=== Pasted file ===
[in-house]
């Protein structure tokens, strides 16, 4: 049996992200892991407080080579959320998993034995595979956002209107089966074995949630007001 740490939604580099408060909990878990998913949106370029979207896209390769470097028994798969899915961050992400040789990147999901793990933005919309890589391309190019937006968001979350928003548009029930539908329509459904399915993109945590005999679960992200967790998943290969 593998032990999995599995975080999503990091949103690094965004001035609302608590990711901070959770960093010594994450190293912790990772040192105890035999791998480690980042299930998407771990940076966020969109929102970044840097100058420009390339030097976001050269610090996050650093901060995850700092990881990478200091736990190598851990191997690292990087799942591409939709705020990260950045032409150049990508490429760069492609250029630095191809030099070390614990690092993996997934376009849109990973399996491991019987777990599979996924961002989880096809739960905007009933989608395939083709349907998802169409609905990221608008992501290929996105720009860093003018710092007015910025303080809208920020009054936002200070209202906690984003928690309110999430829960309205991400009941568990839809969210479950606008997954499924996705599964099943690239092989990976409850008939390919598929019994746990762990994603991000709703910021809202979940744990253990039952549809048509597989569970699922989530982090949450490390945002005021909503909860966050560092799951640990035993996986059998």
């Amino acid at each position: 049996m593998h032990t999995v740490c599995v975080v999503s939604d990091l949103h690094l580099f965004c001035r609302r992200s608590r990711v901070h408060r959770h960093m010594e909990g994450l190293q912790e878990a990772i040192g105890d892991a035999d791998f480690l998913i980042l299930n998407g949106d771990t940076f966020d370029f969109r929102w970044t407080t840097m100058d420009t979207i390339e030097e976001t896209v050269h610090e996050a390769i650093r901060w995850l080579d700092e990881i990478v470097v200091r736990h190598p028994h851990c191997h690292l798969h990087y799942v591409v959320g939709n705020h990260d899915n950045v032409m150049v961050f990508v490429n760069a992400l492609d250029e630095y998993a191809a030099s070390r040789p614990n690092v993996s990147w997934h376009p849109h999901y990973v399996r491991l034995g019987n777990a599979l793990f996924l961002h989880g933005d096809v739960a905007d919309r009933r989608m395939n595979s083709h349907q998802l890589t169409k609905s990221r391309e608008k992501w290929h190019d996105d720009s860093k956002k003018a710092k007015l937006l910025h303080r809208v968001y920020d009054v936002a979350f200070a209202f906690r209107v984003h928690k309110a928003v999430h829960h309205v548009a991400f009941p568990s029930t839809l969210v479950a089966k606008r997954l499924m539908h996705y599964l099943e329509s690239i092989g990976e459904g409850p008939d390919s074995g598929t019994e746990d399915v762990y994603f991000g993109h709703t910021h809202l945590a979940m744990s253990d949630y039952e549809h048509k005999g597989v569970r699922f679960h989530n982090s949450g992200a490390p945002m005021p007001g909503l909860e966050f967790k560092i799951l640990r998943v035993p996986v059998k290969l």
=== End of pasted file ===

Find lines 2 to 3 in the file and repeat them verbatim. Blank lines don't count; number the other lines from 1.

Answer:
């Protein structure tokens, strides 16, 4: 049996992200892991407080080579959320998993034995595979956002209107089966074995949630007001 740490939604580099408060909990878990998913949106370029979207896209390769470097028994798969899915961050992400040789990147999901793990933005919309890589391309190019937006968001979350928003548009029930539908329509459904399915993109945590005999679960992200967790998943290969 593998032990999995599995975080999503990091949103690094965004001035609302608590990711901070959770960093010594994450190293912790990772040192105890035999791998480690980042299930998407771990940076966020969109929102970044840097100058420009390339030097976001050269610090996050650093901060995850700092990881990478200091736990190598851990191997690292990087799942591409939709705020990260950045032409150049990508490429760069492609250029630095191809030099070390614990690092993996997934376009849109990973399996491991019987777990599979996924961002989880096809739960905007009933989608395939083709349907998802169409609905990221608008992501290929996105720009860093003018710092007015910025303080809208920020009054936002200070209202906690984003928690309110999430829960309205991400009941568990839809969210479950606008997954499924996705599964099943690239092989990976409850008939390919598929019994746990762990994603991000709703910021809202979940744990253990039952549809048509597989569970699922989530982090949450490390945002005021909503909860966050560092799951640990035993996986059998």
């Amino acid at each position: 049996m593998h032990t999995v740490c599995v975080v999503s939604d990091l949103h690094l580099f965004c001035r609302r992200s608590r990711v901070h408060r959770h960093m010594e909990g994450l190293q912790e878990a990772i040192g105890d892991a035999d791998f480690l998913i980042l299930n998407g949106d771990t940076f966020d370029f969109r929102w970044t407080t840097m100058d420009t979207i390339e030097e976001t896209v050269h610090e996050a390769i650093r901060w995850l080579d700092e990881i990478v470097v200091r736990h190598p028994h851990c191997h690292l798969h990087y799942v591409v959320g939709n705020h990260d899915n950045v032409m150049v961050f990508v490429n760069a992400l492609d250029e630095y998993a191809a030099s070390r040789p614990n690092v993996s990147w997934h376009p849109h999901y990973v399996r491991l034995g019987n777990a599979l793990f996924l961002h989880g933005d096809v739960a905007d919309r009933r989608m395939n595979s083709h349907q998802l890589t169409k609905s990221r391309e608008k992501w290929h190019d996105d720009s860093k956002k003018a710092k007015l937006l910025h303080r809208v968001y920020d009054v936002a979350f200070a209202f906690r209107v984003h928690k309110a928003v999430h829960h309205v548009a991400f009941p568990s029930t839809l969210v479950a089966k606008r997954l499924m539908h996705y599964l099943e329509s690239i092989g990976e459904g409850p008939d390919s074995g598929t019994e746990d399915v762990y994603f991000g993109h709703t910021h809202l945590a979940m744990s253990d949630y039952e549809h048509k005999g597989v569970r699922f679960h989530n982090s949450g992200a490390p945002m005021p007001g909503l909860e966050f967790k560092i799951l640990r998943v035993p996986v059998k290969l």